5 Ways To Improve Your Library Circulation

Looking for quick and easy ways to increase circulation in your library? Check out our recommendations for increasing patrons and circulation in your library today! 1. Create An 'Atmosphere' In Your Library You know your school and students and what makes them happy, stimulated, and eager to learn. Think back to the 5 senses for easy ways to create a welcoming space.

  • SIGHT - This one might sound simple, but often libraries leave the tops of shelves and other unused spaces in the library blank. Take the opportunity to display old and new titles and come up with new and creative display boards. What is the first thing students see when they walk into your space? Start here first.

  • SOUND - Libraries don't have to be completely silent 24/7! Studies have found background music may help with concentration and would make book browsing

  • SMELL - Think like a realtor and bring yummy smells into your library! Often times, libraries can smell old. Look into natural mold removal remedies and scents fora pleasing and welcoming smell.

  • TASTE - If you're able, offer students and teachers a space for them to be able to eat, purchase small items like coffee and water. If you're not able to do this, think about holding a book 'tasting'!

  • FEEL - Create comfortable places for students to read, collaborate, and find security in your space.

2. Staff & Student Picks Love reading staff picks at your local bookstore? Post a short review of your favorites for students to see. Better yet, have students write their own reviews to post! These can be short, simple, and cheeky! 3. Reduce Information Overload How are you presenting titles to your students? Great ways to reduce information overload and help patrons find books easily are to:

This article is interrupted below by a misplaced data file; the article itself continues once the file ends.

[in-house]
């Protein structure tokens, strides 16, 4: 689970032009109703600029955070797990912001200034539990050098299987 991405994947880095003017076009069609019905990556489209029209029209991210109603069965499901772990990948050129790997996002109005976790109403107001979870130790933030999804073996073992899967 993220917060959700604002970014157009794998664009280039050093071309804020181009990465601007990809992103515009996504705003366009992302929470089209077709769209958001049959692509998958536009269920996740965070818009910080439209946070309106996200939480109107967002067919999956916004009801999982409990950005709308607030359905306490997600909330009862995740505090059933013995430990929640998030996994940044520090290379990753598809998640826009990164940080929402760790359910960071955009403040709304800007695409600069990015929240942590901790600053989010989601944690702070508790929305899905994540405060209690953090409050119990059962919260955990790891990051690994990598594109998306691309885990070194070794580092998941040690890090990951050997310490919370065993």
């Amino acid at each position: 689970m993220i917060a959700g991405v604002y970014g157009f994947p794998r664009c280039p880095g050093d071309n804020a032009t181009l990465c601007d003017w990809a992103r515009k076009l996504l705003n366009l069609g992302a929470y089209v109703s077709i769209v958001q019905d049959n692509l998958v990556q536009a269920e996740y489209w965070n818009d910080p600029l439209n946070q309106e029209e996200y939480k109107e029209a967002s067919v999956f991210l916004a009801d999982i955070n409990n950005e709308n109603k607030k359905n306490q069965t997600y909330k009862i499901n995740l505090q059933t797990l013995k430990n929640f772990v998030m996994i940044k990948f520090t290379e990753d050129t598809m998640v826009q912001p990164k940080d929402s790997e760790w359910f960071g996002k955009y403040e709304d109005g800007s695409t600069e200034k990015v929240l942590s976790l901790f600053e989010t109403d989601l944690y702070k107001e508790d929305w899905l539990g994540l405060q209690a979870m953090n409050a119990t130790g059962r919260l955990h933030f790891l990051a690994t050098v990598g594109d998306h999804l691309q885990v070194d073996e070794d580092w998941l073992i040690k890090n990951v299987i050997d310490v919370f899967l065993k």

• Weed

  • Genrefy

  • Ditch the Dewey

  • Provide Recommended Book lists to students, or help them create collections within current automation systems.

  • Book Displays - The best way to recommend titles

4. Visibility How visible are you with students and teachers on campus?

  • Visits to classrooms for booktalks and co-teaching

  • Collaborate with teachers for more library time

  • School to home connection through reading

5. "Power Aisles" Take a cue from the local bookstores, grocery stores, and other businesses to take note of where the traffic flows in your library. Librarians should observe how patrons move through their library. Here is a way to discover patterns of patron movement in a library. Make a simple map of the library. This map does not have to be to scale, but it should record furniture, collections, and other objects patrons may use. As patrons enter the library draw lines recording their path through the library. Record the paths of 25 to 50 patrons on the same map until traffic patterns begin to emerge. Major book displays should be located along major paths of traffic. These patterns will also show which parts of the collection are being used and not used. (Web Junction. What Libraries Can Learn From Bookstores. Chris Ripple.March, 2012)

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